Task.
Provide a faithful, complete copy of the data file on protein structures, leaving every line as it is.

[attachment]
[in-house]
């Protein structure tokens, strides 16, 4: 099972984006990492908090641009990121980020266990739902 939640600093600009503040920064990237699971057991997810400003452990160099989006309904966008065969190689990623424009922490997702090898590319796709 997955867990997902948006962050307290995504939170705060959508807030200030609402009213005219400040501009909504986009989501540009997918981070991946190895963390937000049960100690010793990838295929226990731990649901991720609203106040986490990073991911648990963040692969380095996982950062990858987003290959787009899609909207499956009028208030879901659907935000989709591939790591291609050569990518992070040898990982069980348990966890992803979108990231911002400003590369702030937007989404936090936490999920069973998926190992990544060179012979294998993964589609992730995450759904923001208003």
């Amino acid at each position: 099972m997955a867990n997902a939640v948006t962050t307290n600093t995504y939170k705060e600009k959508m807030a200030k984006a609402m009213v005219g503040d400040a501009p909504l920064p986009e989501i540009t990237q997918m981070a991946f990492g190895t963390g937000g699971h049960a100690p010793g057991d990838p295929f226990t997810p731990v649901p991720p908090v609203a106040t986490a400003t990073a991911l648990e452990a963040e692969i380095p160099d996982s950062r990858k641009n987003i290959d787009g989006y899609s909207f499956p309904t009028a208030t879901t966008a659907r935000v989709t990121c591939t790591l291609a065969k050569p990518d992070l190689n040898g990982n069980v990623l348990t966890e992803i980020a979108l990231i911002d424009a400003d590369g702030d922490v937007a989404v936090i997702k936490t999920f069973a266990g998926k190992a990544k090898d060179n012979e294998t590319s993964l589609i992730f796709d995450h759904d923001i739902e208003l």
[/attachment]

[in-house]
């Protein structure tokens, strides 16, 4: 099972984006990492908090641009990121980020266990739902 939640600093600009503040920064990237699971057991997810400003452990160099989006309904966008065969190689990623424009922490997702090898590319796709 997955867990997902948006962050307290995504939170705060959508807030200030609402009213005219400040501009909504986009989501540009997918981070991946190895963390937000049960100690010793990838295929226990731990649901991720609203106040986490990073991911648990963040692969380095996982950062990858987003290959787009899609909207499956009028208030879901659907935000989709591939790591291609050569990518992070040898990982069980348990966890992803979108990231911002400003590369702030937007989404936090936490999920069973998926190992990544060179012979294998993964589609992730995450759904923001208003």
């Amino acid at each position: 099972m997955a867990n997902a939640v948006t962050t307290n600093t995504y939170k705060e600009k959508m807030a200030k984006a609402m009213v005219g503040d400040a501009p909504l920064p986009e989501i540009t990237q997918m981070a991946f990492g190895t963390g937000g699971h049960a100690p010793g057991d990838p295929f226990t997810p731990v649901p991720p908090v609203a106040t986490a400003t990073a991911l648990e452990a963040e692969i380095p160099d996982s950062r990858k641009n987003i290959d787009g989006y899609s909207f499956p309904t009028a208030t879901t966008a659907r935000v989709t990121c591939t790591l291609a065969k050569p990518d992070l190689n040898g990982n069980v990623l348990t966890e992803i980020a979108l990231i911002d424009a400003d590369g702030d922490v937007a989404v936090i997702k936490t999920f069973a266990g998926k190992a990544k090898d060179n012979e294998t590319s993964l589609i992730f796709d995450h759904d923001i739902e208003l």